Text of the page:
Therapeutic measures for atrial flutter are aimed at stopping paroxysms, restoring normal sinus rhythm, preventing future episodes of disorder. Beta blockers (for example, metoprolol, etc.), calcium channel blockers (verapamil, diltiazem), potassium preparations, cardiac glycosides, antiarrhythmic drugs (amiodarone, ibutilide, sotalol hydrochloride) are used for drug therapy of atrial flutter. To reduce thromboembolic risk, anticoagulant therapy is indicated (heparin intravenously, subcutaneously; warfarin).
To relieve typical paroxysms of atrial flutter, the method of choice is transesophageal pacing. In acute vascular collapse, angina pectoris, cerebral ischemia, and an increase in heart failure, electrical cardioversion with low-power discharges (from 20–25 J) is shown. The effectiveness of electropulse therapy increases with the holding of antiarrhythmic drug therapy.
Recurrent and persistent atrial flutter are indications for radiofrequency ablation or cryoablation of a macro-re-entry focus. The efficiency of catheter ablation during atrial flutter exceeds 95%, the risk of developing complications is less than 1.5%. Patients with SSS and paroxysmal atrial flutter are shown to have RFA of the AV node and EX implantation.
Atrial flutter – supraventricular tachycardia, characterized by an excessively frequent, but regular atrial rhythm. Along with atrial fibrillation (fibrillation) (frequent, but irregular, disordered atrial activity), flutter refers to varieties of atrial fibrillation. Atrial flicker and flutter are closely intertwined and can alternate, mutually replacing each other. In cardiology, atrial flutter is much less common than flicker (0.09% versus 2-4% in the general population) and usually occurs in the form of paroxysms. Atrial flutter often develops in men over 60 years of age.
Atrial flutter – tachyarrhythmia with the correct frequent (up to 200-400 in 1 min.) Atrial rhythm. Atrial flutter is manifested by paroxysmal palpitations lasting from several seconds to several days, arterial hypotension, dizziness, loss of consciousness. To detect atrial flutter, a clinical examination, 12-lead ECG, Holter monitoring, transesophageal electrocardiography, rhythmography, heart ultrasound, EFI are performed. For the treatment of atrial flutter, medical therapy, radiofrequency ablation and atrial EX is used.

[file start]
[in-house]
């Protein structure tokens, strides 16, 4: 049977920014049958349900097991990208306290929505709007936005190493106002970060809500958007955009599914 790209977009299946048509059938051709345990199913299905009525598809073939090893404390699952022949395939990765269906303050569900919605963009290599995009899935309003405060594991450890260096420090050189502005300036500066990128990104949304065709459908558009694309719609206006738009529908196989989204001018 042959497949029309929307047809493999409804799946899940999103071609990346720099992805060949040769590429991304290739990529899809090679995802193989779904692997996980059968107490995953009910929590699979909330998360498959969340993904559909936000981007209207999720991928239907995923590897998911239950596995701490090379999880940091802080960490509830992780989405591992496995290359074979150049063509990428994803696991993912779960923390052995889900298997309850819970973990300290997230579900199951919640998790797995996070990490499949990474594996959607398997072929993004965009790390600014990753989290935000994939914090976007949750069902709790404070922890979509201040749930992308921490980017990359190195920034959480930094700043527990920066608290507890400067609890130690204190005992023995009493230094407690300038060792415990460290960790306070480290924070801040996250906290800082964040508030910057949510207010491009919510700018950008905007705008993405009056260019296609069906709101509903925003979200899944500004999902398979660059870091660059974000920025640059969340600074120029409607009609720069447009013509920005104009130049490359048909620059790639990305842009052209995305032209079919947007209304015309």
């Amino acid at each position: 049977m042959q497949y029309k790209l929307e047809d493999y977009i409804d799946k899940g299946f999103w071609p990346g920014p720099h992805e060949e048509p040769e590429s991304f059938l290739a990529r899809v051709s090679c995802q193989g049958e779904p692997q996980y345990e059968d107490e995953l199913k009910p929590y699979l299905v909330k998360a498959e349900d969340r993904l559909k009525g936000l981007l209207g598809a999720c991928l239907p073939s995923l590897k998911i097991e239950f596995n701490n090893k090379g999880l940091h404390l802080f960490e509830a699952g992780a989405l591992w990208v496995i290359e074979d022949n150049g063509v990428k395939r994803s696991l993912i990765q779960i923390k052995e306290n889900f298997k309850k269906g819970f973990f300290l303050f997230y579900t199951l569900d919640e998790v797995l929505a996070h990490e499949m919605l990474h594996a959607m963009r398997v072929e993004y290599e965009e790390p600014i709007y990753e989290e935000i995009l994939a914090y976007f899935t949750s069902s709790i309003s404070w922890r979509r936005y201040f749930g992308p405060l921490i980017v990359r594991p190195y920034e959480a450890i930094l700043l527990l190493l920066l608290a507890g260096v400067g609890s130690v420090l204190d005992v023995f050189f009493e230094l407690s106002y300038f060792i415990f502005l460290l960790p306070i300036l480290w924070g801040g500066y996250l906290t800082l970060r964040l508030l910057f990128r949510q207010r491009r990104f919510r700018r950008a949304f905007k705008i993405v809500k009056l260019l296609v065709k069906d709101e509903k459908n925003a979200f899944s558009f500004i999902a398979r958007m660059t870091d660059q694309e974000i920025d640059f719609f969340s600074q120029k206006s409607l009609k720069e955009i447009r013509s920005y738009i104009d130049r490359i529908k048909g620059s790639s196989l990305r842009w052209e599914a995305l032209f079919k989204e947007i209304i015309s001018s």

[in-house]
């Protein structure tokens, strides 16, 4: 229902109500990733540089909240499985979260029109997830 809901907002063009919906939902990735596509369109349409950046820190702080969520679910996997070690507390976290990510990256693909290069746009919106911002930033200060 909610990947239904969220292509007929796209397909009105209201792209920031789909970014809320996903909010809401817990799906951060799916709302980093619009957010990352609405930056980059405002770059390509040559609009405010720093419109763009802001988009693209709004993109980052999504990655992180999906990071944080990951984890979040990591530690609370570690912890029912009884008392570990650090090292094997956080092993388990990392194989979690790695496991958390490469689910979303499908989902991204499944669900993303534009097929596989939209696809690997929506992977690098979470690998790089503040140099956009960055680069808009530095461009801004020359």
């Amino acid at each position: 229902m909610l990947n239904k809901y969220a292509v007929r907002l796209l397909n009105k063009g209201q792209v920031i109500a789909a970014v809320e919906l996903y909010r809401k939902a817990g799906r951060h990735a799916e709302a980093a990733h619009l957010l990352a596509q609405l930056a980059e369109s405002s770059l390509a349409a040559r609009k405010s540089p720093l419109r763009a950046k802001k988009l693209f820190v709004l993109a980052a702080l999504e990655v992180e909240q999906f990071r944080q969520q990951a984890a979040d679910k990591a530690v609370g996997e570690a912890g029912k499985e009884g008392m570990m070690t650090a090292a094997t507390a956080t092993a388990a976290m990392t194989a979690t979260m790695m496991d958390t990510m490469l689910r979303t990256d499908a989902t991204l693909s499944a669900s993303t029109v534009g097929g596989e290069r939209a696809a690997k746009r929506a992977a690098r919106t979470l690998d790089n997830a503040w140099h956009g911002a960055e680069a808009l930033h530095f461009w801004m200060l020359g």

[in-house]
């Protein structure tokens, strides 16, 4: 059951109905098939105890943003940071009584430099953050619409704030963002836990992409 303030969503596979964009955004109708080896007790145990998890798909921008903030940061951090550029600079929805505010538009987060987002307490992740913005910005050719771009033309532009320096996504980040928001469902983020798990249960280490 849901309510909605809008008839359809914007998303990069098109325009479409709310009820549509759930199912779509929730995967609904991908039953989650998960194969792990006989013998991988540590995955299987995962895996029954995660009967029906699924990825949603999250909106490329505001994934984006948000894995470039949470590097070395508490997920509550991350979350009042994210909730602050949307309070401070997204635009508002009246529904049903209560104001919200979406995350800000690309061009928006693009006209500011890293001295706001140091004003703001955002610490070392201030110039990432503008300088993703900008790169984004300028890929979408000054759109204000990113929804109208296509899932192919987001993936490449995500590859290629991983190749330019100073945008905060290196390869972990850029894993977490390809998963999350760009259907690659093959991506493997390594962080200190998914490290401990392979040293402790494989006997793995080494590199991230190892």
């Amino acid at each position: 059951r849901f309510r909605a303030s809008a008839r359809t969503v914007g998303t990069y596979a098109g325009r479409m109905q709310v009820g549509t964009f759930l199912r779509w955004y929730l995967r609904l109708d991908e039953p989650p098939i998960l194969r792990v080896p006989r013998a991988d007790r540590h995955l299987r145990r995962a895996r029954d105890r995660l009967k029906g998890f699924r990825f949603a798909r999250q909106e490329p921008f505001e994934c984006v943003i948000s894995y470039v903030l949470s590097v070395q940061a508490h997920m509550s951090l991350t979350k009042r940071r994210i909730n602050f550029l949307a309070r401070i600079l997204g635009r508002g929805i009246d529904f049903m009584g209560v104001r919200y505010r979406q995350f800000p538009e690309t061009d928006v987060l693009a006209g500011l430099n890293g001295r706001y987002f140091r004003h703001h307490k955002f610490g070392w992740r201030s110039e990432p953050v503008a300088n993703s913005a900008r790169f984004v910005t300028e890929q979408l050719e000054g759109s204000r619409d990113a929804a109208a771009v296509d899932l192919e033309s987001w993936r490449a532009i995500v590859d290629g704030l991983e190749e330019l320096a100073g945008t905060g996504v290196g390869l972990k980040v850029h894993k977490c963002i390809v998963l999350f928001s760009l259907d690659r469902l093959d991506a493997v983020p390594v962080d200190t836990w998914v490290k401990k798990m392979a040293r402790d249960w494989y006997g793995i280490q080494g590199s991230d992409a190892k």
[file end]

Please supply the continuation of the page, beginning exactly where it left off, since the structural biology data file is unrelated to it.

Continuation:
Causes of Atrial Flutter
In most cases, atrial flutter occurs against the background of organic heart disease. The causes of this type of arrhythmia can be rheumatic heart defects, IHD (atherosclerotic cardiosclerosis, acute myocardial infarction), cardiomyopathy, myocardial dystrophy, myocarditis, pericarditis, hypertension, SSS, WPW-syndrome.
Atrial flutter can complicate the course of the early postoperative period after cardiac surgery for congenital heart disease, coronary artery bypass surgery.
Atrial flutter is also found in patients with COPD, pulmonary emphysema, and pulmonary thromboembolism. In pulmonary heart, atrial flutter is sometimes accompanied by end-stage heart failure. Risk factors for atrial flutter, not associated with heart disease, may be diabetes, thyrotoxicosis, sleep apnea syndrome, alcohol, drug and other intoxications, hypokalemia.
If atrial tachyarrhythmia develops in a practically healthy person for no apparent reason, they speak of idiopathic atrial flutter. The role of a genetic predisposition to the occurrence of atrial fibrillation and flutter is not excluded.
Pathogenesis of atrial flutter
The basis of the pathogenesis of atrial flutter is the macro-re-entry mechanism – multiple repeated excitation of the myocardium. A typical paroxysm of atrial flutter is caused by the circulation of a large right atrial circle of re-entry, which is in front limited by the tricuspid valve ring, and behind by the Eustachian crest and hollow veins.
Trigger factors necessary for the induction of arrhythmias may be short episodes of atrial fibrillation or atrial extrasystoles. At the same time, a high frequency of atrial depolarization is noted (about 300 beats per minute).
Since the AV node is unable to transmit pulses of such a frequency, only half of the atrial impulses (block 2: 1) are usually carried out into the ventricle, so the ventricles contract with a frequency of about 150 beats. per minute. Much less often blocks arise in the ratio 3: 1, 4: 1 or 5: 1. If the conduction coefficient changes, the ventricular rhythm becomes irregular, which is accompanied by an abrupt increase or decrease in heart rate. Extremely dangerous ratio of atrioventricular conduction is a 1: 1 ratio, manifested by a sharp increase in heart rate to 250-300 beats. per minute, decreased cardiac output and loss of consciousness.
Atrial Flutter Classification
Allocate typical (classic) and atypical options for atrial flutter. In the classic variant of atrial flutter, the excitation wave circulates in the right atrium in a typical circle; at the same time, a flutter frequency of 240-340 per minute develops. Typical atrial flutter is isthmus-dependent, i.e., susceptible to stopping and restoring sinus rhythm using cryoablation, radiofrequency ablation, transesophageal pacing in the area of the caval-tricuspid isthmus (isthmus) as the most vulnerable part of the loop.